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Business trends

Singapore banks move to end Southeast Asia's coal addiction

DBS and OCBC plan to quit coal power financing

Coal is still the cheapest power source for most Southeast Asian nations, with power generation by coal expected to double by 2030. (Getty Images)

SINGAPORE -- A push to end Southeast Asia's addiction to fossil fuels is gathering pace after the region's two biggest banks said they would stop funding coal-fired power plants.

Singapore's DBS Group Holdings said last month that it would cease financing new coal power projects from 2021 following the completion of existing projects in Indonesia and Vietnam, and will instead tilt toward renewable energy projects such as solar power.

 Oversea-Chinese Banking Corp. has also announced that it would also quit coal, and United Overseas Bank, Singapore's third largest bank, told Nikkei that it has not financed any new coal-fired power plant since January 2018 and it has no new deals in the pipeline.

The move is "a major game-changer for energy finance in the ASEAN region," said Julien Vincent, executive director at Australia-based environment advocacy group Market Forces.

The commitments by DBS and OCBC are "not only in line with what the science says is needed to avoid catastrophic climate change," said Vincent, "but also send a massive signal to the financial markets that coal is officially out of fashion."

Over the past year several Japanese trading houses have stated they will no longer invest in new coal capacity, as has China's State Development and Investment Corporation of China. Australia's largest insurance company QBE will also stop offering insurance for thermal coal facilities, according to Keisuke Sadamori, director of energy markets and security at the International Energy Agency.

Yet despite increasing global concerns over rapidly rising carbon emissions, coal is still considered the cheapest and most efficient power source for most Southeast Asian nations, accounting for 58% of power generation in Indonesia, 50% in the Philippines and 34% in Vietnam in 2017, according to the UK-based Carbon Tracker, with power generation by coal still expected to double by 2030.

According to Carbon Tracker, the cost of building a new solar power plant instead of running an existing coal plant won't become cheaper until 2027 for Vietnam, 2028 for Indonesia, and 2029 for the Philippines.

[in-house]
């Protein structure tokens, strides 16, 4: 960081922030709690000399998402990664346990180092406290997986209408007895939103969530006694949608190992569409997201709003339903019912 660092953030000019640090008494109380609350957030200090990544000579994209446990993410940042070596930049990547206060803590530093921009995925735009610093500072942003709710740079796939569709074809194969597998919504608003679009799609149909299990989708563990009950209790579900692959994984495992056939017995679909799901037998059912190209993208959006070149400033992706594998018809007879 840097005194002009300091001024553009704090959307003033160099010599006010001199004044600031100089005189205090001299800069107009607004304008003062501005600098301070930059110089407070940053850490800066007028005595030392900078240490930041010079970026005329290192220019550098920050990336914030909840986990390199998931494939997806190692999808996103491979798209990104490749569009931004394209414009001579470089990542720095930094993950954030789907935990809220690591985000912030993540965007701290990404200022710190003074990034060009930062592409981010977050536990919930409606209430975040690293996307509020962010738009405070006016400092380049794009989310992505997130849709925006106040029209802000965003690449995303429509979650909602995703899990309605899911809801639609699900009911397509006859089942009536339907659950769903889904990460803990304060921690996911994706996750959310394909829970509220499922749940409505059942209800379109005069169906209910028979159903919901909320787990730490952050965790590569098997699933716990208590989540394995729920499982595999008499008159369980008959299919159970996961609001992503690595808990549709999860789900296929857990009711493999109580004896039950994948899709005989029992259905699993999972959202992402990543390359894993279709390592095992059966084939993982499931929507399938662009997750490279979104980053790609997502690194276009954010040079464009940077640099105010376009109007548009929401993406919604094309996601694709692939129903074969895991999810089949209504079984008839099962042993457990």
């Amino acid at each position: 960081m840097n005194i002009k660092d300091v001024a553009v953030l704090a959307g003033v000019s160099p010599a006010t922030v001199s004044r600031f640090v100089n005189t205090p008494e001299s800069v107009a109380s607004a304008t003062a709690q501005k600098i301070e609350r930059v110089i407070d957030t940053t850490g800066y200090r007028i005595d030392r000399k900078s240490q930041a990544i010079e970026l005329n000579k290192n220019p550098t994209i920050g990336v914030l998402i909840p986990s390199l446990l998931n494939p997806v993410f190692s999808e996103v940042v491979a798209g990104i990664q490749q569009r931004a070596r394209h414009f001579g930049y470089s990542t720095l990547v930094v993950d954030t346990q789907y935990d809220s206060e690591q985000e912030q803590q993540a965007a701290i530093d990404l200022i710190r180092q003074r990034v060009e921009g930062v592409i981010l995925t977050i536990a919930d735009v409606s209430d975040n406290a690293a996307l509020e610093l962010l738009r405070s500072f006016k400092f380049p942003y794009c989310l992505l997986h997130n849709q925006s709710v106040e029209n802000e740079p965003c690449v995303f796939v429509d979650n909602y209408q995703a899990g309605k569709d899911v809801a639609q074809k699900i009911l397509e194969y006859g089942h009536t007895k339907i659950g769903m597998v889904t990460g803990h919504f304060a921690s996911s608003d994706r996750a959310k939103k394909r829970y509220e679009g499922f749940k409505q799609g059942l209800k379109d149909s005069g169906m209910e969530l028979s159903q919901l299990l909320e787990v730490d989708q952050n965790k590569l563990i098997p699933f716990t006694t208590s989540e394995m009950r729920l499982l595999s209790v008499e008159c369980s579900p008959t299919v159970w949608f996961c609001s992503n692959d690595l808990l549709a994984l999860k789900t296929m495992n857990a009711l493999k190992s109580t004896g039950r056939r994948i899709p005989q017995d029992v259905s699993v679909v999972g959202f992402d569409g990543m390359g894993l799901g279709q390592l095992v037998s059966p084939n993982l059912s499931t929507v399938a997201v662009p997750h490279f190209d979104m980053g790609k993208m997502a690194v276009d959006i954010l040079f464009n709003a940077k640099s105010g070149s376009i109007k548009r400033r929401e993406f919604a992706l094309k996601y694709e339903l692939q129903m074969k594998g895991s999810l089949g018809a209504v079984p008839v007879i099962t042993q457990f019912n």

DBS, the largest bank by asset size in Southeast Asia, announced in mid April that it will cease financing new coal-fired power plants "in any market regardless of the efficiency of technologies used" after existing projects are expected to be completed by 2021.

"Unprecedented climate change and interconnected ESG (environmental, social and governance) risks pose a systemic risk to the financial stability of the banking sector," the bank noted in a statement on sustainable financing. DBS said that it is currently involved in 17 renewable projects with an estimated loan size of over $1.3 billion Singapore dollars ($950 million).

Coal projects currently account for less than 2% of DBS' overall portfolio, DBS chief executive office Piyush Gupta told Nikkei Asian Review on the sidelines of a results briefing last month, adding that the bank had good reasons to follow through on existing funding commitments for coal-fired plants.

"You have to take a view on what is the right thing to do," said Gupta. "Southeast Asia is still dependent on coal fire. So walking away from here is just not necessarily the best thing to do."

OCBC, the second largest bank in the region, also announced last month that it would stop financing coal fired power plants. "We won't do any new coal-fired power generation plants in any countries, except for the power projects that we are already in, or we have committed to," OCBC chief executive officer Samuel Tsien told Bloomberg.

Led by European lenders, more than 100 financial institutions globally have already divested from coal-fired power generation or thermal coal mining, the U.S.-based Institute for Energy Economics and Financial Analysis said in a February report.

"Globally significant financial institutions are exiting coal at progressively faster rates because the math has become simple: coal causes climate change, and as the world acts on climate change, coal becomes the most obvious stranded asset," IEEFA noted.

At U.S. index provider MSCI, companies that are involved in businesses with a high potential for negative environmental impacts, such as thermal coal power generation, are now ineligible for inclusion in its ESG-based indexes.

Investors are also becoming more aware of ESG factors when it comes to banks and corporations.

Still, for emerging economies across Southeast Asia that continue to rely on coal for power generation, moves against coal by regional heavyweights such as DBS and OCBC financial institutions could dampen economic growth prospects.

Southeast Asian coal demand was forecast to rise 5% yearly through 2023 for the fastest growth rate worldwide, according to a December report from the IEA.

"The story of coal is a tale of two worlds with climate action policies and economic forces leading to closing coal power plants in some countries, while coal continues to play a part in securing access to affordable energy in others," according to the IEA's Keisuke Sadamori. "For many countries, particularly in South and Southeast Asia, it is looked upon to provide energy security and underpin economic development."

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